Analogies suck. Nonetheless, in US environmental law, a substance widely held to be a pollutant is not, in legal fact, a pollutant until the EPA blesses it thus. So you can no more sue a utilit

            • In very many places the law disallows suits over things. We don't need thousands of suits clogging up the courts over issues that have already been decided by law or already have an alternate legal venue prescribed by law.

              People who bring such suits need to be punished for abuse of the court system.

        • by cirby (2599)

          Wait what? Suing the people polluting and causing the problem is the wrong target and they should be suing the government agency that has not had the power to do anything yet?

          Except that they have, since the 2007 case.

          The EPA issued a ruling in 2009 which says so explicitly, listing CO2 with several other gases which could be considered pollutants because of potential greenhouse effects.

        • by gman003 (1693318)
          The problem with your logic is that it doesn't make sense to have the power companies regulate their own emissions, which is actually what you're arguing for (albeit in a roundabout way, by having them sued anytime they break some undefined limit). Think about it this way - if you argue that you can sue the power company for failing to not cause climate change, then you are implicitly stating that the power companies are responsible for regulating climate-change-causing things. It makes far more sense, lega
      • Re:Yes, the EPA (Score:4, Insightful)

        by blair1q (305137) on Monday June 20, 2011 @05:03PM (#36505746) Journal

        I haven't read the law that created the EPA, but,

        Either the plaintiffs didn't read that law and it clearly states that anyone is exempt from being sued as long as they follow EPA regs, or the Supreme Court inferred that anyone who follows EPA regs is indemnified but it doesn't actually say that in the law.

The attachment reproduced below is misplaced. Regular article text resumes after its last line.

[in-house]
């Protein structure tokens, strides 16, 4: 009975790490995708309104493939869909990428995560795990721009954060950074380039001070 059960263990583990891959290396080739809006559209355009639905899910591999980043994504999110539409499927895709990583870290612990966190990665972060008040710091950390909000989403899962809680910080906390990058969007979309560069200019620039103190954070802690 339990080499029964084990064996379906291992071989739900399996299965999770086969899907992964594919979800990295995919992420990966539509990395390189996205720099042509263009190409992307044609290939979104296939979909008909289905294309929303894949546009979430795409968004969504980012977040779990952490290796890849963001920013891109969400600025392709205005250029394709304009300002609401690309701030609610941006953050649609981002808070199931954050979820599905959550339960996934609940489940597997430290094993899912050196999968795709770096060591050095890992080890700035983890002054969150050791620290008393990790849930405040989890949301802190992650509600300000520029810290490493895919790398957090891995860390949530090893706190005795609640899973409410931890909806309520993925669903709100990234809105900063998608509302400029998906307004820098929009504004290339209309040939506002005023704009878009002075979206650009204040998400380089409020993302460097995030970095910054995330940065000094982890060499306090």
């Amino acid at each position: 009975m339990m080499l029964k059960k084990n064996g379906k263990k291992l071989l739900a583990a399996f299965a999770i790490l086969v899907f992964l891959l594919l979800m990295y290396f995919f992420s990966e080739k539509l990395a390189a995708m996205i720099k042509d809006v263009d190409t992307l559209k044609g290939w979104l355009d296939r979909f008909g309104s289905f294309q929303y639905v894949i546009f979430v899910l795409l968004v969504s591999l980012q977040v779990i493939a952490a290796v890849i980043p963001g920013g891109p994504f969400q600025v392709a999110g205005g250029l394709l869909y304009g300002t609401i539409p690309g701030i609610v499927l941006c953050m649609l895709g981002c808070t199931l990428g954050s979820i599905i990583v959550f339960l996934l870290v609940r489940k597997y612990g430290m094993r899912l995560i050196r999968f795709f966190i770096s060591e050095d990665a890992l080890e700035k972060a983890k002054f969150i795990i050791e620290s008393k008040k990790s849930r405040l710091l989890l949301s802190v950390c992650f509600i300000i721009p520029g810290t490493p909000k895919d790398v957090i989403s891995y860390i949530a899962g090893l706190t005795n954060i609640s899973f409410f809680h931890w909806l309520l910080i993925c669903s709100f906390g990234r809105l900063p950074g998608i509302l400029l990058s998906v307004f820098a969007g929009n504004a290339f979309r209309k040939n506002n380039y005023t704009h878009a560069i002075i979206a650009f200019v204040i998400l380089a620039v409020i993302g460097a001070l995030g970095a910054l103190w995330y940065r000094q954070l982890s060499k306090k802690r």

With woo-woo plaintiffs and a classic Alice-in-Wonderland Supreme Court, I give it a 50-50 shot that it went either way.

        Except that this was a unanimous decision, and I know at least 3 of these justices know enough to read the law before voting on it.

      • by TheSpoom (715771)

        In other words, you can punish someone, as long as it's ultimately yourself.

    • by h00manist (800926) on Monday June 20, 2011 @04:39PM (#36505516) Journal

      It would be nice if technology evolves so you could generate your own power easily, perhaps with a few neighbors - and not pay or support any company at all.

      • Re: (Score:2, Interesting)

        by PIBM (588930)

        The most commonly found here are:

        Wind power
        Hydro power
        Solar power

        Depending on where you live, scratch some off, pick one of the remaining.

        • by h00manist (800926)

          I wonder how many kWH can people manage to produce at home with today's technologies.

          • by peragrin (659227)

            about 1-2 KWH if your lucky depending on location of course.

            Solar can never be more than 50% efficient(sun shines for ever more than 12 hours in the majority of the USA

            Wind runs about 25% efficient over a year(wind blows only so much

            Hydro requires destroying thousand of acres of usually good land to create enough water pressure to function best.(Most of the natural ones are all ready being tapped )

            I have looked into it over and over again. without a decent home sized electrical storage system that doesn't

            • by Grishnakh (216268)

              Solar and wind may not be good total replacements for a connection to your local electric power utility, but they can be very good supplements if the price is right. For instance, if you live in the southern states and use a lot of A/C, you need much more power in the daytime than at night; not coincidentally, solar arrays provide all their power in the daytime. If your utility charges you different rates at different times of day, then this can be a great way of keeping your house cool in the daytime wit